Oral Facial Reconstruction and Implant Center | Post Surgery in Pembroke Pines

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Post Surgery
 

before_after_retrognathic_jaw_a.jpgPost Surgery Follow-up Appointments

Drs. Friedman, Payton, Cardenas or Lopez closely monitors patients' post surgery while the patients are in the hospital and following discharge from the hospital.

You will be seen on a weekly basis for the first month following hospital discharge and then appointments as necessary. X-rays may be taken to check on how you're healing. The sutures at your face require removal and they are usually very easily removed about one week post surgery.

before_after_retrognathic_jaw_bc.jpgThe sutures inside your mouth are self-resorbing. If wires or elastic bands were used, they will most likely be removed or adjusted. This process takes just a few minutes, and in most cases causes little or no discomfort. You may be given special exercises to help retrain the muscles you use to open and close your jaws. Over time, your surgeon will monitor healing and make sure that bone and teeth are aligning as originally planned.

Returning to work will be dependent on the nature of your surgery, type of work that you do, and your post surgery progress. Some patients can return to work after 1 to 2 weeks, but others will require more time.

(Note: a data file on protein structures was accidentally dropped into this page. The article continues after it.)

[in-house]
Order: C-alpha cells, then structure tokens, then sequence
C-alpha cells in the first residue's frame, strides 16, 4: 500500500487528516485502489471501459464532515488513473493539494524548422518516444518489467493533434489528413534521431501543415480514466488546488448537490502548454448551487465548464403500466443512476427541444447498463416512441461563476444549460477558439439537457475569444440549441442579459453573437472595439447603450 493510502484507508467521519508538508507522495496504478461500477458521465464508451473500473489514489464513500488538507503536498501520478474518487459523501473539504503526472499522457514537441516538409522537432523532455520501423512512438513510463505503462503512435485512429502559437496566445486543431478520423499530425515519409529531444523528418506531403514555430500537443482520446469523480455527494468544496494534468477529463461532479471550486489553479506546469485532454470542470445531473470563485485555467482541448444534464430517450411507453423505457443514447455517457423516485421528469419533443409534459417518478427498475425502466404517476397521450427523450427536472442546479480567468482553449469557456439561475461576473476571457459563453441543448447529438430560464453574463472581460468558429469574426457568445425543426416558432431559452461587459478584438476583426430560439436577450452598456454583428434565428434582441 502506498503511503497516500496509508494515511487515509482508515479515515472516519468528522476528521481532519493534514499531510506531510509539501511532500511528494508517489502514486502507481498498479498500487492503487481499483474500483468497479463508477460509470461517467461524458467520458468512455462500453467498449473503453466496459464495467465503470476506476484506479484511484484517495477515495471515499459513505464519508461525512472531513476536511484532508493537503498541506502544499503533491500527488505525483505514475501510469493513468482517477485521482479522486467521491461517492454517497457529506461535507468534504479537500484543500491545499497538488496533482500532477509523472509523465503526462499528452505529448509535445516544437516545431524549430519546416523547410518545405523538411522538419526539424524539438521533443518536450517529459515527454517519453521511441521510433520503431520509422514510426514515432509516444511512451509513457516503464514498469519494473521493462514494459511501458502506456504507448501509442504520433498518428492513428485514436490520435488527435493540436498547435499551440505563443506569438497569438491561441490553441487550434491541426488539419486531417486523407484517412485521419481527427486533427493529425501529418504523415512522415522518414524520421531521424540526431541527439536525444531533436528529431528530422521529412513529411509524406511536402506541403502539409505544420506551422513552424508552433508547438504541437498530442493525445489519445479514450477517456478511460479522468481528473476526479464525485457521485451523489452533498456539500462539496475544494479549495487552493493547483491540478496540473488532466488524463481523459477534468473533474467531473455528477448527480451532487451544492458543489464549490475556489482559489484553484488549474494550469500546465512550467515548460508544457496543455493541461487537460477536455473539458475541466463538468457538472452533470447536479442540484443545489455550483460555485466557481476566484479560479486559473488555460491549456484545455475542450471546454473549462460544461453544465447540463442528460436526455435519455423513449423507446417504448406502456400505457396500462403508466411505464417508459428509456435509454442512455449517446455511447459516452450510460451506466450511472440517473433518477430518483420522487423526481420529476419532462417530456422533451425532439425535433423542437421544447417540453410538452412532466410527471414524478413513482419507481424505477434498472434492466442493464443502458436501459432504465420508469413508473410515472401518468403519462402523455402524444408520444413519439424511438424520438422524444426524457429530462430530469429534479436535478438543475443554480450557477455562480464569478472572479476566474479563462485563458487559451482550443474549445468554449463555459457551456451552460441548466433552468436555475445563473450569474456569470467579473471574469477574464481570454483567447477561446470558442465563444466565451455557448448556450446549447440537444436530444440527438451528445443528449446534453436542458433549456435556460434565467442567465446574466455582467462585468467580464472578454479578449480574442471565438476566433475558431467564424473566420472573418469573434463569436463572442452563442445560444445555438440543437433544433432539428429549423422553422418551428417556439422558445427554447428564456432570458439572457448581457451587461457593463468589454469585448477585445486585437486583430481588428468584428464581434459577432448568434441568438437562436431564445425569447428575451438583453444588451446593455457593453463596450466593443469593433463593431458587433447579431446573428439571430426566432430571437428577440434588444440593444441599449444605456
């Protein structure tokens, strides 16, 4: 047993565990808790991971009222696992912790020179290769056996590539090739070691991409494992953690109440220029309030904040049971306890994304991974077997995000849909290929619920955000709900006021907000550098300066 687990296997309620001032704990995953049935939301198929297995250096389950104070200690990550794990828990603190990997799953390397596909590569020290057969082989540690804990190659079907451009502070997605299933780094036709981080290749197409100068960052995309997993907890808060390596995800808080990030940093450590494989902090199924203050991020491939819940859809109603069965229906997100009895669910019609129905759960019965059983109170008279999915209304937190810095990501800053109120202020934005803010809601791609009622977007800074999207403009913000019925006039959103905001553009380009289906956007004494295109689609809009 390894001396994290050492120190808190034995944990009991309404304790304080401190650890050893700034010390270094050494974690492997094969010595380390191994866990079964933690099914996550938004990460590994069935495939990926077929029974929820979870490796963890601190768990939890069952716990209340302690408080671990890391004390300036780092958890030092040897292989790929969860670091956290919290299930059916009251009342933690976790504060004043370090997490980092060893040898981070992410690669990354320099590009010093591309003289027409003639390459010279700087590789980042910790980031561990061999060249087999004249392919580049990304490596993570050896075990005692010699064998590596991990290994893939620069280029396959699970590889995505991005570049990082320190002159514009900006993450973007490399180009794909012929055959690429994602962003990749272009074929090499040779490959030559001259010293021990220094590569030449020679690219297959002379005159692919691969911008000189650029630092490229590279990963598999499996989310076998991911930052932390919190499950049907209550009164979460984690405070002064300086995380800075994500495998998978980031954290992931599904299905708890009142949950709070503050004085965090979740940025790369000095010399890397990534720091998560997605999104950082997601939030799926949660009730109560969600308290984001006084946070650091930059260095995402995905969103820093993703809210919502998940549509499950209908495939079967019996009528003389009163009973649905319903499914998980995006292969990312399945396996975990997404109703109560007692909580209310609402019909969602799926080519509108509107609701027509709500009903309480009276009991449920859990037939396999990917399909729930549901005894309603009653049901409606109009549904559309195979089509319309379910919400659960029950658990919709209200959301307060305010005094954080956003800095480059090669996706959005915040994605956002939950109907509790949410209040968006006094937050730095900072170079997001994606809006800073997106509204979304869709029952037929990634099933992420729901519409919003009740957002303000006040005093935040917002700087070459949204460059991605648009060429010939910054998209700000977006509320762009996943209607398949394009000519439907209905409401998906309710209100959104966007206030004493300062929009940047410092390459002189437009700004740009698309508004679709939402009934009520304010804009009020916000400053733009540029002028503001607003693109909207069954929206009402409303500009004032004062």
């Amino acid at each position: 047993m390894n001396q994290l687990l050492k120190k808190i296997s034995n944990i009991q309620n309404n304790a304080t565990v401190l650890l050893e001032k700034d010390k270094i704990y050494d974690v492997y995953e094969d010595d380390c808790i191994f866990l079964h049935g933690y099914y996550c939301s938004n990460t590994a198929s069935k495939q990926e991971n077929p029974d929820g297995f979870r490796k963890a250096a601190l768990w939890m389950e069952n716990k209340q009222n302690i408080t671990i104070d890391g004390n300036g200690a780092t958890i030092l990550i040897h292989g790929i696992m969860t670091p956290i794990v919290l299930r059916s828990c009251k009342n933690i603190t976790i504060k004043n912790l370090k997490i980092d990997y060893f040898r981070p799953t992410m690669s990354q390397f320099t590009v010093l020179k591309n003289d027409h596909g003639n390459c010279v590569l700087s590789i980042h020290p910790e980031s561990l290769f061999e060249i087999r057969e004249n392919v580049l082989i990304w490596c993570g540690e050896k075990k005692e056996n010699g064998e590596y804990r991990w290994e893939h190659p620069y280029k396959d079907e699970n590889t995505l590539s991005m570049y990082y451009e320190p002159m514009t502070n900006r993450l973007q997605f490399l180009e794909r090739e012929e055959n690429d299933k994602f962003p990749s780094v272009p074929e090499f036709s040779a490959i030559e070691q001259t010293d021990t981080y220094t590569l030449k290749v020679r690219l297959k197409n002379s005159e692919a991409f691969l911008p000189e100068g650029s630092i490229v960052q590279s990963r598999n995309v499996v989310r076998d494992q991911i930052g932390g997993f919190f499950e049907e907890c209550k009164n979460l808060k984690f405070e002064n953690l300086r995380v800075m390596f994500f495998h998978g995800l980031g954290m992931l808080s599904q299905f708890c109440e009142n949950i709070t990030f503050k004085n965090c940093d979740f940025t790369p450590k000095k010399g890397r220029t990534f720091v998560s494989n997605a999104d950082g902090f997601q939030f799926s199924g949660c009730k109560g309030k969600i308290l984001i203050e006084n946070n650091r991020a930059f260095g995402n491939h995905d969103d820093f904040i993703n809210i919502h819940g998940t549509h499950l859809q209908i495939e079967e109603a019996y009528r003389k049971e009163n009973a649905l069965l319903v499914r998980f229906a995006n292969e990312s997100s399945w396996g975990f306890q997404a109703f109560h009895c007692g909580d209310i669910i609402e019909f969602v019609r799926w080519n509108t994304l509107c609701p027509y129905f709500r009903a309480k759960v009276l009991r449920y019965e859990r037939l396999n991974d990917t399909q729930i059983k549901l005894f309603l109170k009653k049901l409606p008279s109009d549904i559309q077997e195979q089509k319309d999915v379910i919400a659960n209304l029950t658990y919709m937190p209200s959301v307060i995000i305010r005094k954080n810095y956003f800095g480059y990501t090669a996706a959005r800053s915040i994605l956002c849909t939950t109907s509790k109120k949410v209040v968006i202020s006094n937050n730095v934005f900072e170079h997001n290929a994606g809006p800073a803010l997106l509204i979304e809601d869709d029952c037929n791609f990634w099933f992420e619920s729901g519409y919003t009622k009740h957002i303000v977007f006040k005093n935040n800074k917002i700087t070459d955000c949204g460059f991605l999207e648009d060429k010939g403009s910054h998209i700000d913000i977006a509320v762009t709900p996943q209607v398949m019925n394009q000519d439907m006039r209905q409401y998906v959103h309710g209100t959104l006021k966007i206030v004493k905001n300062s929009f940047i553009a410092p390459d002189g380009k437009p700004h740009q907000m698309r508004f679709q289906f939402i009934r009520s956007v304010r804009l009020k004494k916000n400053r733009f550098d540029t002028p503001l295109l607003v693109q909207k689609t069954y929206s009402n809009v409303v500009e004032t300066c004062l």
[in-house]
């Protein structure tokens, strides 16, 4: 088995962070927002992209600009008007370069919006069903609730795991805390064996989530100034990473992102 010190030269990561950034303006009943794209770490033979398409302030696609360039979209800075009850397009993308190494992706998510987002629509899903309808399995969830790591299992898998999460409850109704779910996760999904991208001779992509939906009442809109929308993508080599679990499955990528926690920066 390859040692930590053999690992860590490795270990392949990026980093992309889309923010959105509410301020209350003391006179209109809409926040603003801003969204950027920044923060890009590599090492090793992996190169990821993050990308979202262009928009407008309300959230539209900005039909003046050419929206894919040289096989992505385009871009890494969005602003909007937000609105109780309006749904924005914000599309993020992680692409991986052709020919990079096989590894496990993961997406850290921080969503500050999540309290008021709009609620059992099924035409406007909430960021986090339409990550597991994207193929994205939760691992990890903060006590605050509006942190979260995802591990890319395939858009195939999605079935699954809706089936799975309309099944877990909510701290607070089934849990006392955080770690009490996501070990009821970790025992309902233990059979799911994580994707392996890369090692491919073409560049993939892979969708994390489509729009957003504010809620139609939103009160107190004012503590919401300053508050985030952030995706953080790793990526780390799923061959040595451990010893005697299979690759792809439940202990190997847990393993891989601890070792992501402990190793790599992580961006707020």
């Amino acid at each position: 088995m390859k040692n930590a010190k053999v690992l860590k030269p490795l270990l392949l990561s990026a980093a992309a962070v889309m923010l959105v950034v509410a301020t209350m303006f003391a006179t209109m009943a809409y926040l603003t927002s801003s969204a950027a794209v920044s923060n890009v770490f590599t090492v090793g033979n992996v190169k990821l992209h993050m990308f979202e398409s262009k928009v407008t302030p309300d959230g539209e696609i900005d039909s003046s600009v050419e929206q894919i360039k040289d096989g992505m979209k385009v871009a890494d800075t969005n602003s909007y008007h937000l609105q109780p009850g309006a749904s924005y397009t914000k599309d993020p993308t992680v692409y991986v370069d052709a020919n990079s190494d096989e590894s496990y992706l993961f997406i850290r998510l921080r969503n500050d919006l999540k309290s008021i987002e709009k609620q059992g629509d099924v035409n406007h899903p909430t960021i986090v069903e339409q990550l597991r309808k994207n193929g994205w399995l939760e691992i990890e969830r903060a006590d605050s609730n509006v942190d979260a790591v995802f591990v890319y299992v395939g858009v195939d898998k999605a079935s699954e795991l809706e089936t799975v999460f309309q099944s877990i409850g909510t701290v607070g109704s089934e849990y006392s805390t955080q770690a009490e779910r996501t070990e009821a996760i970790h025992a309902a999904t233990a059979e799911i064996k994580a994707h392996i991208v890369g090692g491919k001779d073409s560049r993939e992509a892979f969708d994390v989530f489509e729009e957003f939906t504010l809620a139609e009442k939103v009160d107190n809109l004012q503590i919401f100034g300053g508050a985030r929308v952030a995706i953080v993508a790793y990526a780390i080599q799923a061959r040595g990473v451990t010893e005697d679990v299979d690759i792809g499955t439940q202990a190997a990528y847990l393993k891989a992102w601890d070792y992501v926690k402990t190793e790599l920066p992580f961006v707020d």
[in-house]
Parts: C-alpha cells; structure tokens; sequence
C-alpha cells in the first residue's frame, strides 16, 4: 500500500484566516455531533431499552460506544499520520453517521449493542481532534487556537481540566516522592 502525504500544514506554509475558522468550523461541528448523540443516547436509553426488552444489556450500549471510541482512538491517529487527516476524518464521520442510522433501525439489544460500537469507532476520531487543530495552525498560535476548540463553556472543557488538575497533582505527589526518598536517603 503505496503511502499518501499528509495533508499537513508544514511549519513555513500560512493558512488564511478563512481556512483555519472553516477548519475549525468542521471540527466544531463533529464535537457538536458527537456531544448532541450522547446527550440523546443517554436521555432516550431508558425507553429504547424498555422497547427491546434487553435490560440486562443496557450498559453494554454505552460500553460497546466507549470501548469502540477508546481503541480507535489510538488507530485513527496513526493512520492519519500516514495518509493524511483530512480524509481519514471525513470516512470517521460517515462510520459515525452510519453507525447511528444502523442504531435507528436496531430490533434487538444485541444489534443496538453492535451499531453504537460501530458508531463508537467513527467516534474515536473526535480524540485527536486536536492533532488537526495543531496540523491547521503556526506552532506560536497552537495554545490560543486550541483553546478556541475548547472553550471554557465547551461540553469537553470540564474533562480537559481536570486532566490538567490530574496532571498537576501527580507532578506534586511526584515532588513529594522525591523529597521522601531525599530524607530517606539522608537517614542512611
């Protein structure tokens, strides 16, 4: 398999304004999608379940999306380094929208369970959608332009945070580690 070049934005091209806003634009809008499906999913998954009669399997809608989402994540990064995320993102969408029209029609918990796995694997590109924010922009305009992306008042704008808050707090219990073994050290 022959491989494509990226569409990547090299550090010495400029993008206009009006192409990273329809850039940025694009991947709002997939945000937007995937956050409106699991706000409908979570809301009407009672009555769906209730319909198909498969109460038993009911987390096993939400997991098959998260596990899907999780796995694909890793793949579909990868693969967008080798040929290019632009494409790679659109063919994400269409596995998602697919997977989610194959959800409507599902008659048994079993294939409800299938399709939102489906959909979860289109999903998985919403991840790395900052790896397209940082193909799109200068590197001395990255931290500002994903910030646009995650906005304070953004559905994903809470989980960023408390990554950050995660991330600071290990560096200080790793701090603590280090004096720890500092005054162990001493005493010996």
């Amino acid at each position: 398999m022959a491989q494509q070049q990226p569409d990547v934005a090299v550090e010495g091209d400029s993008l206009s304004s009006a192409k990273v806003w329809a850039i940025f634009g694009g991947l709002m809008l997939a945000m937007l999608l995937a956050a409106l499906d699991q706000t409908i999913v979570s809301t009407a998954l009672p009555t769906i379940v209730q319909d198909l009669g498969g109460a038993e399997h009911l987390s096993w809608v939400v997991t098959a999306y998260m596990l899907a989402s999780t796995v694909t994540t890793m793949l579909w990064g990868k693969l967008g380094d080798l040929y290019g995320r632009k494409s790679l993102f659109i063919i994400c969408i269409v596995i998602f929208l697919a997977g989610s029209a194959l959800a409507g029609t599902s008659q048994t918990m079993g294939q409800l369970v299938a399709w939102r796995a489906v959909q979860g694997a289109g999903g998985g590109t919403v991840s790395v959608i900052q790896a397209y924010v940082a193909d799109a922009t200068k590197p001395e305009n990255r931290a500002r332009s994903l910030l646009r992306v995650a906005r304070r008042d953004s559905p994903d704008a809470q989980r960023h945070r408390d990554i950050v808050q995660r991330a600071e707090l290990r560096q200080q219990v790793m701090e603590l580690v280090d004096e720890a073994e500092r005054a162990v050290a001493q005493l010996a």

It takes approximately 3 to 4 months for the jaws to complete the initial bone healing phase and for the majority of new bone to develop in the bony surgical areas.

It usually takes an additional 6 to 9 months for the new bone to mature and the healing process to reach completion.

Temporary numbness to the face and jaw is very common with this type of surgery. It could take from a few days to a year or more, until the feeling makes its maximum return.

Permanent numbness can occur, but this is uncommon.

Completing Your Treatment

Surgery isn't the end of your treatment. You still need orthodontic work to perfect your bite. Probably, your bite will look and feel better. But you will still need to start the post surgery orthodontic treatment. You'll see your orthodontist as soon as two weeks after surgery and very often during this last treatment stage, which often lasts 6 to 12 months. Once your braces are taken off, your orthodontist will give you a retainer which will help to keep the teeth from moving out of their new positions.

Your Long-Term Care

After your braces are off, you may still need to have other dental work. Remember to use your retainer as directed. Get regular dental care to prevent or control gum disease and tooth decay. Home care and good home hygiene is a key part of your ongoing treatment.